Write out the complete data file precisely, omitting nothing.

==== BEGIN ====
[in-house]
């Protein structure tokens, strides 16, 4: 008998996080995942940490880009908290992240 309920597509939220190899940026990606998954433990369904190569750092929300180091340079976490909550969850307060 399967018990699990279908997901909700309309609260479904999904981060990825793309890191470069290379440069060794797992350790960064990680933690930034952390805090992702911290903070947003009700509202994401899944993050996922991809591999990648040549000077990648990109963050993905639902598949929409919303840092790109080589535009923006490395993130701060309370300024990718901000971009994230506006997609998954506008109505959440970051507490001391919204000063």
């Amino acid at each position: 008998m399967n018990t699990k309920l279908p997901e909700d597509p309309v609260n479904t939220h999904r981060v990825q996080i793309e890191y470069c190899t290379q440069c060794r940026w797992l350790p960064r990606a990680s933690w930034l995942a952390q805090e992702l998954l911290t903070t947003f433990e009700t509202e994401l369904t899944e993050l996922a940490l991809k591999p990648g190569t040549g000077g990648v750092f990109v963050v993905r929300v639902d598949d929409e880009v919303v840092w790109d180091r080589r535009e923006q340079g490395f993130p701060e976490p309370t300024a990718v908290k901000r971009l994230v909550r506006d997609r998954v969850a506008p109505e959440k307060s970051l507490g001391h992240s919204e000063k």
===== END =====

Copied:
[in-house]
């Protein structure tokens, strides 16, 4: 008998996080995942940490880009908290992240 309920597509939220190899940026990606998954433990369904190569750092929300180091340079976490909550969850307060 399967018990699990279908997901909700309309609260479904999904981060990825793309890191470069290379440069060794797992350790960064990680933690930034952390805090992702911290903070947003009700509202994401899944993050996922991809591999990648040549000077990648990109963050993905639902598949929409919303840092790109080589535009923006490395993130701060309370300024990718901000971009994230506006997609998954506008109505959440970051507490001391919204000063």
């Amino acid at each position: 008998m399967n018990t699990k309920l279908p997901e909700d597509p309309v609260n479904t939220h999904r981060v990825q996080i793309e890191y470069c190899t290379q440069c060794r940026w797992l350790p960064r990606a990680s933690w930034l995942a952390q805090e992702l998954l911290t903070t947003f433990e009700t509202e994401l369904t899944e993050l996922a940490l991809k591999p990648g190569t040549g000077g990648v750092f990109v963050v993905r929300v639902d598949d929409e880009v919303v840092w790109d180091r080589r535009e923006q340079g490395f993130p701060e976490p309370t300024a990718v908290k901000r971009l994230v909550r506006d997609r998954v969850a506008p109505e959440k307060s970051l507490g001391h992240s919204e000063k």